Two ships . . . well, at least until you examine the farther one more closely.
All fotos by Will Van Dorp, who did this earlier goat homage here.
First, check “parrotlect flickrstream” along the left margin here for my favorite 45 fotos from the start of the Great Chesapeake Schooner Race last week. I had posted some of them earlier, but put them up in the moment and without the benefit of my “foto-cleanup” tools.
Here is the real predecessor for this post . . . small specialized East coast designs. And here’s a question . . . guess the loa and beam of this vessel. Answer and fotos follow.
not to emphasize the “just” there. Seriously sweet lines here.
And here. And nearby but in the shadows was a twin called Puffin. And that vintage Johnson Sea horse 18 was attached to the
the prettiest motorboat I’ve ever seen. I don’t think that Johnson comes with the blender attachment seen here!!
This is Silk. Silk is a pushboat. Believe it or not, it’s the prime mover for a 65′ skipjack, and while hauling for oysters, Silk needs to be hanging high and dry. I regret I didn’t get a chance to look at the engine.
Stanley Norman dates from 1902. And that boom looks impossibly long.
And here’s a surprise, maybe. The vessel in the top foto here is a restored 1925 Hooper Island Draketail named Peg Wallace, measuring a belief-defying 37’6″ loa with a beam of only 6’8″!! I’d written of local Chesapeake and southern boats here almost two years ago, but this was my first encounter with a draketail. Scroll down to pete44′s comment here to learn his sense of the origin of the design.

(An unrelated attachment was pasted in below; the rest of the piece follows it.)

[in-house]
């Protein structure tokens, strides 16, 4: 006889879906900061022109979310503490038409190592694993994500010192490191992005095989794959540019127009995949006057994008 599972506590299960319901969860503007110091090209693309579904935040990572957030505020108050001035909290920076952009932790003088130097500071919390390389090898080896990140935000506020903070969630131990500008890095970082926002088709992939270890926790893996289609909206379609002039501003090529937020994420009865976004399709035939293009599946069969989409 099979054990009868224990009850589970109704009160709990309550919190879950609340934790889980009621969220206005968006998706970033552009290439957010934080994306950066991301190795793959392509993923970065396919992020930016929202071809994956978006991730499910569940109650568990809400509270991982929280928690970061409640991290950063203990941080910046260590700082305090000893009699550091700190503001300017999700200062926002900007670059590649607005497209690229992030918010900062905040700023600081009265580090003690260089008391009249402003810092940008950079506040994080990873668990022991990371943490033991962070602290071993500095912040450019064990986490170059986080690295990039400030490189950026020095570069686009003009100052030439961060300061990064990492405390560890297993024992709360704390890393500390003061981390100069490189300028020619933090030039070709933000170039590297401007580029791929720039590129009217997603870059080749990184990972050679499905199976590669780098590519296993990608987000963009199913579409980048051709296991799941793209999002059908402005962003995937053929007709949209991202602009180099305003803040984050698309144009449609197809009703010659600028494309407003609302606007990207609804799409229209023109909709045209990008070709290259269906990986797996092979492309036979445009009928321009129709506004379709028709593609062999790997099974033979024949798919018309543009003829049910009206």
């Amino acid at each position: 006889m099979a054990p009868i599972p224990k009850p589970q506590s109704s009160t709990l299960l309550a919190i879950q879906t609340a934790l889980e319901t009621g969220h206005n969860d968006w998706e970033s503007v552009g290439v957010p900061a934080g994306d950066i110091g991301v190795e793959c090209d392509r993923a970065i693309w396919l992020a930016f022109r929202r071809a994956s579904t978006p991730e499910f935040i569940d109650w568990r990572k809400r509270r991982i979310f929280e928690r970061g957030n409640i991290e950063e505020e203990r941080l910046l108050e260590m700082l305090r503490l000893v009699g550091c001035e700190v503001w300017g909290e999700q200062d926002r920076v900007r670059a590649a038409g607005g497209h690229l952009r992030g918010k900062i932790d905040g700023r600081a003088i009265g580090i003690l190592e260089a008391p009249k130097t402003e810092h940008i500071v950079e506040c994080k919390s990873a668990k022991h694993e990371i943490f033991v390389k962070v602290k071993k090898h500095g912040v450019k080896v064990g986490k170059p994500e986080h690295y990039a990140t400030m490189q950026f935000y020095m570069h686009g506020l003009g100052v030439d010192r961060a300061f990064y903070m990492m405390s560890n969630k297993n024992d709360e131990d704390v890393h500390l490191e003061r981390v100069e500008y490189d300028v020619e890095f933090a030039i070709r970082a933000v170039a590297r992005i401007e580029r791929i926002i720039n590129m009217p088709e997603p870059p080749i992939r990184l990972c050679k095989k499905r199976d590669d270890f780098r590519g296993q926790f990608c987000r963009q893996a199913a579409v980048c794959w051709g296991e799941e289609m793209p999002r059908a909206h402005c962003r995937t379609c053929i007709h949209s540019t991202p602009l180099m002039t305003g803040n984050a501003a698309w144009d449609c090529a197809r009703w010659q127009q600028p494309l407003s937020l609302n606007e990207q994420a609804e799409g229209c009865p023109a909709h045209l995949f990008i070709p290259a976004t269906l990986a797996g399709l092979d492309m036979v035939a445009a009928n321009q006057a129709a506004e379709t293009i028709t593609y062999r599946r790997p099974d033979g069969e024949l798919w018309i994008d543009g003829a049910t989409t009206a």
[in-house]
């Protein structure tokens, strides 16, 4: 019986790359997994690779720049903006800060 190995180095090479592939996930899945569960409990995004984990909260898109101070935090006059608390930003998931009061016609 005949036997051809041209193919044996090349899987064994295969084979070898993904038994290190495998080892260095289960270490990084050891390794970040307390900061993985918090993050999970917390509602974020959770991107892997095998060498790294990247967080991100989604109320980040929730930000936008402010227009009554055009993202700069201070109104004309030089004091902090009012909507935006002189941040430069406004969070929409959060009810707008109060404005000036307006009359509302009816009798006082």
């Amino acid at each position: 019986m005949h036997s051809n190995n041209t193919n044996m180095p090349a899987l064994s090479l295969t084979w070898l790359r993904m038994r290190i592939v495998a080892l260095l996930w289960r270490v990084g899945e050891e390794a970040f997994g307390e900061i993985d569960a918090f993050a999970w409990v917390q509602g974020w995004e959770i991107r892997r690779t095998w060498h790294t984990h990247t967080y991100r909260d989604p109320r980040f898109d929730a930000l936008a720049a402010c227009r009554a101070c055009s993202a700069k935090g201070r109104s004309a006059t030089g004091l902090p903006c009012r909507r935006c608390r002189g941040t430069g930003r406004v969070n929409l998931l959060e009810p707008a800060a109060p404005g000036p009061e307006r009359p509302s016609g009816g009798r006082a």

I’d love to see her move through the water.
Draketail . . . named for a duck. Make way!
All fotos by Will Van Dorp.
I’d seen McFarland before . . . once at the dock stern out and another time anchored in the middle of the night on Delaware Bay, lit up like a parking lot. I’m so thrilled that I’ll run a series of her . . . .starting with the USACE dredge passing Pac Alnath.
A first sighting for me . . . Charles Burton.
Back to McFarland . . . one of four ocean-going hopper dredges operated by the USACE. Can you name the other three?
. . . Nanticoke and Peter F. Gellatly, both pushing Vane barges.
Huge turntable on McFarland.
Chief . . . I believe the 1979 built vesel.
From this USACE publication, I like this statistic: a full load of dredged materials McFarland carries equals the capacity of 310 dump trucks.